- Amazon Glacier can be used as a storage class in Amazon S3 by using object lifecycle management to provide automatic, policy-driven archiving from Amazon S3 to Amazon Glacier.
- Amazon S3 api provides a RESTORE operation and the retrieval process takes the same 3-5 hours
- On retrieval, a copy of the retrieved object is placed in Amazon S3 RRS storage for a specified retention period; the original archived object remains stored in Amazon Glacier and you are charged for both the storage.
- When using Amazon Glacier as a storage class in Amazon S3, use the Amazon S3 APIs, and when using “native” Amazon Glacier, you use the Amazon Glacier APIs
- Objects archived to Amazon Glacier via Amazon S3 can only be listed and retrieved via the Amazon S3 APIs or the AWS Management Console—they are not visible as archives in an Amazon Glacier vault.
AWS Certification Exam Practice Questions
- Questions are collected from Internet and the answers are marked as per my knowledge and understanding (which might differ with yours).
- AWS services are updated everyday and both the answers and questions might be outdated soon, so research accordingly.
- AWS exam questions are not updated to keep up the pace with AWS updates, so even if the underlying feature has changed the question might not be updated
- Open to further feedback, discussion and correction.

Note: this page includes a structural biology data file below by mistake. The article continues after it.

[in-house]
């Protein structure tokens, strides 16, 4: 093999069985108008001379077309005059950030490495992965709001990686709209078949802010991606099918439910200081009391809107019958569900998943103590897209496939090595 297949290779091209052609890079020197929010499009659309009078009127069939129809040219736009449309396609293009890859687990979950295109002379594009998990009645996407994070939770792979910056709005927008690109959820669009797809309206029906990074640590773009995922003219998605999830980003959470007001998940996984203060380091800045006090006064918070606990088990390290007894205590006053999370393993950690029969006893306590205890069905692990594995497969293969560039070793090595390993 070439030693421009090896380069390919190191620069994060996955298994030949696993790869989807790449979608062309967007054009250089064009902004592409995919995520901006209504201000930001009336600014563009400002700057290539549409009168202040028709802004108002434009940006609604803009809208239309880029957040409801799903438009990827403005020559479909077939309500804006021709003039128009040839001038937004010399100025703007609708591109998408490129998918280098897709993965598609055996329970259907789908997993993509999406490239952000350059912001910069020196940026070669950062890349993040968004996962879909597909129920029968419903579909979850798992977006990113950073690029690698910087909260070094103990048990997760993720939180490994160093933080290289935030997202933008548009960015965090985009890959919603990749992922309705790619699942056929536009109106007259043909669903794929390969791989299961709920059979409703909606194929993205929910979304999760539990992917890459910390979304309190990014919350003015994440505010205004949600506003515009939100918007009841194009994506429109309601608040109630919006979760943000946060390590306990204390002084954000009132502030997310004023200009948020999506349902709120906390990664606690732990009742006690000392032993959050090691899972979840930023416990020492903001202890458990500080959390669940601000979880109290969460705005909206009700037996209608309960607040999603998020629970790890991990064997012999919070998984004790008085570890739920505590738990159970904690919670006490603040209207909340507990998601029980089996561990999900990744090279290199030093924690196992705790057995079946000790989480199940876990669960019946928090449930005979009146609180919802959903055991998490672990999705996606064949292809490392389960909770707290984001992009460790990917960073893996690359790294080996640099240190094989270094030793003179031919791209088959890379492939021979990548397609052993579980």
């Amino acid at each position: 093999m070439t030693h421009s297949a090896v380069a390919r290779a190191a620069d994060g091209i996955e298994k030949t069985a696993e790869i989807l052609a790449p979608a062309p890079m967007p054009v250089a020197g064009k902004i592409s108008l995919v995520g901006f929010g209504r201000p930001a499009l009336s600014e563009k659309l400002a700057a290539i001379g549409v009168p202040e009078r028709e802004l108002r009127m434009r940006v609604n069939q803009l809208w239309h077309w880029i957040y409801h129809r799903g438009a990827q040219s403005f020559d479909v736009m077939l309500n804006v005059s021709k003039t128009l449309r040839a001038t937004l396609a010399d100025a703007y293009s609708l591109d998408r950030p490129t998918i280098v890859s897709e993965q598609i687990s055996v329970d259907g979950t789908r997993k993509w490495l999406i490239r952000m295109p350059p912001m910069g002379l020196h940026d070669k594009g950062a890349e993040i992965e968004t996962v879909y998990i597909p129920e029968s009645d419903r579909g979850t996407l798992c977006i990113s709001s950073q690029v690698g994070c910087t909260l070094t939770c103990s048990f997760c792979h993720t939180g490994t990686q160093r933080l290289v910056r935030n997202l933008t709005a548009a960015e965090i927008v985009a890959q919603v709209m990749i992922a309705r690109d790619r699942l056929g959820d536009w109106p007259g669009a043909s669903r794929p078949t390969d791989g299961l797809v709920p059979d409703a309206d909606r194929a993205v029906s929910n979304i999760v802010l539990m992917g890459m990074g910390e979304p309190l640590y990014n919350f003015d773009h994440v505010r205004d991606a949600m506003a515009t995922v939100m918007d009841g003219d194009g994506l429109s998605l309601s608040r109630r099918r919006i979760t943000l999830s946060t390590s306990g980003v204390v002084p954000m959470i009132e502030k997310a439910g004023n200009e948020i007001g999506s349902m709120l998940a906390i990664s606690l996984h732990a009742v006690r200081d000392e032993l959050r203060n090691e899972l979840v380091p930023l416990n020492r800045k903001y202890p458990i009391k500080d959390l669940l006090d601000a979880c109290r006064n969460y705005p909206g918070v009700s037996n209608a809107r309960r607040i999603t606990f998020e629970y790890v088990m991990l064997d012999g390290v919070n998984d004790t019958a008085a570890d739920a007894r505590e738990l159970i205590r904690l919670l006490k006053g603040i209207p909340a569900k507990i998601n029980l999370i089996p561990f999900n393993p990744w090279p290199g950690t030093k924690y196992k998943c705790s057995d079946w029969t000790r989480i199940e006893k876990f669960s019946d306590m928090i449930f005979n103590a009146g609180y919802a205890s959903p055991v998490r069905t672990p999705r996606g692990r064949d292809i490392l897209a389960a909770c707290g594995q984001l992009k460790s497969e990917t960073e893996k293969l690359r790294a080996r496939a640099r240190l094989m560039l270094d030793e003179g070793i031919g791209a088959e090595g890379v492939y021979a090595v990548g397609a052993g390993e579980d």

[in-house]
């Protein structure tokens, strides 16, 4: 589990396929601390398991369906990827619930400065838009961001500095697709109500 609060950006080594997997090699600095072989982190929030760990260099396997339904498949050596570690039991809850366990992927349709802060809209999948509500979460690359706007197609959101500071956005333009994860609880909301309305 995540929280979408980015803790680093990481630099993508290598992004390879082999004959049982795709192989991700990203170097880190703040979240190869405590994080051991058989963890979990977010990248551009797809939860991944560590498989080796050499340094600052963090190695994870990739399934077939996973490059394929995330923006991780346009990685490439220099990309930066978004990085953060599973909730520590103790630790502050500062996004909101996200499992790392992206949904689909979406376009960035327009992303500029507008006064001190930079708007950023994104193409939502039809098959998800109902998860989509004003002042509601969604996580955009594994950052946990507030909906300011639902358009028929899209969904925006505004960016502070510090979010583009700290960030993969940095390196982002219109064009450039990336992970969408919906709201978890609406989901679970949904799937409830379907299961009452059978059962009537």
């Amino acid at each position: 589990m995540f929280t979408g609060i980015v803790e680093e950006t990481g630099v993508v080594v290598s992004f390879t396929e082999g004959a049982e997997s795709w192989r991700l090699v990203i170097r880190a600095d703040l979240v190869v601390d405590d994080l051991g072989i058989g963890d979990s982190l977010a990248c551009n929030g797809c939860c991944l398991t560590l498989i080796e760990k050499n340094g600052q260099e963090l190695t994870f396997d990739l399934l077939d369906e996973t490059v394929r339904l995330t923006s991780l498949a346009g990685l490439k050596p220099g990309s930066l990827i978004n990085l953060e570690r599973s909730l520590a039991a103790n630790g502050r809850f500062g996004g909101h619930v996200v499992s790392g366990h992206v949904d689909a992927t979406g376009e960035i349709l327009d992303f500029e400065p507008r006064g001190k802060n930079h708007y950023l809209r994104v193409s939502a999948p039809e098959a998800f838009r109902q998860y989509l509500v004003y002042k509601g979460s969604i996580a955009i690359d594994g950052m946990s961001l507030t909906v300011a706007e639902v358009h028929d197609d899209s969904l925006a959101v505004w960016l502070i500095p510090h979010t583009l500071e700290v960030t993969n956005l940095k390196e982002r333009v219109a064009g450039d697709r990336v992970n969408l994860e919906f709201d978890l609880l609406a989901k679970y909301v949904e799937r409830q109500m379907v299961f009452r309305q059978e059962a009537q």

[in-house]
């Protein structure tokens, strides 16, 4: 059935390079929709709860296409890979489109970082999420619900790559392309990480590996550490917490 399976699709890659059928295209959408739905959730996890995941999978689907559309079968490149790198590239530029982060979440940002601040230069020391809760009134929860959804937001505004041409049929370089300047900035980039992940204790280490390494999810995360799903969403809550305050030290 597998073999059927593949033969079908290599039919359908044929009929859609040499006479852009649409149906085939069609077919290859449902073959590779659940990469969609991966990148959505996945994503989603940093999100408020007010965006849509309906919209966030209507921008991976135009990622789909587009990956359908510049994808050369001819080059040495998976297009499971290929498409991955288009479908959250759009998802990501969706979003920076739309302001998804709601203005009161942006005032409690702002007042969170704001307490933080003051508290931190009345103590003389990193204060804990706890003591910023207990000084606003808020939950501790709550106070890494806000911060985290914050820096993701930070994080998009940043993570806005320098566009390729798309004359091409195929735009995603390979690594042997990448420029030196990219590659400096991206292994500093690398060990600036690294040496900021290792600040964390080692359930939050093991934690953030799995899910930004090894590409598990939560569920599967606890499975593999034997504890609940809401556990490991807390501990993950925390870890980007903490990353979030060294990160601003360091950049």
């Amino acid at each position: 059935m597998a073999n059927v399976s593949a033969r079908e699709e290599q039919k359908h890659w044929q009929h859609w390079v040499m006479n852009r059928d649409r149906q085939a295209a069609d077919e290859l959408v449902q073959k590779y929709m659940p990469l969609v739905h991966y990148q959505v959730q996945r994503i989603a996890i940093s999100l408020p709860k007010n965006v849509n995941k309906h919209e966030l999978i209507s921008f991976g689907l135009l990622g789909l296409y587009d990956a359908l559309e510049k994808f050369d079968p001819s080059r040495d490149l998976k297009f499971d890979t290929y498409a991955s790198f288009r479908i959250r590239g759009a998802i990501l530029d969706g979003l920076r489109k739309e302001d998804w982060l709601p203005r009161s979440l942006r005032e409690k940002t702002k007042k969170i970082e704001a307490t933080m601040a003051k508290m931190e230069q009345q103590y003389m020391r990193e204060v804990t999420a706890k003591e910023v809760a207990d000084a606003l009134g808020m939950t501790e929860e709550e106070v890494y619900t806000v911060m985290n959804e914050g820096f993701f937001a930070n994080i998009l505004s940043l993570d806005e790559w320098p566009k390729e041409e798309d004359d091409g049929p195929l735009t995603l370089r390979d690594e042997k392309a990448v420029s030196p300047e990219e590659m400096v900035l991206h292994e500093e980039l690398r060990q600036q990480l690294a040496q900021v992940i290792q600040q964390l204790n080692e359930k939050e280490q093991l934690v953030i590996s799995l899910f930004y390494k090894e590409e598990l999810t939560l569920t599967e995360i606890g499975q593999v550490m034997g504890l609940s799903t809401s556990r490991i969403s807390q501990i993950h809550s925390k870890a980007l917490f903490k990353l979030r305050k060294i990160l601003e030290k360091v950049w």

- You want to pass queue messages that are 1GB each. How should you achieve this?
- Use Kinesis as a buffer stream for message bodies. Store the checkpoint id for the placement in the Kinesis Stream in SQS.
- Use the Amazon SQS Extended Client Library for Java and Amazon S3 as a storage mechanism for message bodies. (Amazon SQS messages with Amazon S3 can be useful for storing and retrieving messages with a message size of up to 2 GB. To manage Amazon SQS messages with Amazon S3, use the Amazon SQS Extended Client Library for Java. Refer link)
- Use SQS’s support for message partitioning and multi-part uploads on Amazon S3.
- Use AWS EFS as a shared pool storage medium. Store filesystem pointers to the files on disk in the SQS message bodies.
- Company ABCD has recently launched an online commerce site for bicycles on AWS. They have a “Product” DynamoDB table that stores details for each bicycle, such as, manufacturer, color, price, quantity and size to display in the online store. Due to customer demand, they want to include an image for each bicycle along with the existing details. Which approach below provides the least impact to provisioned throughput on the “Product” table?
- Serialize the image and store it in multiple DynamoDB tables
- Create an “Images” DynamoDB table to store the Image with a foreign key constraint to the “Product” table
- Add an image data type to the “Product” table to store the images in binary format
- Store the images in Amazon S3 and add an S3 URL pointer to the “Product” table item for each image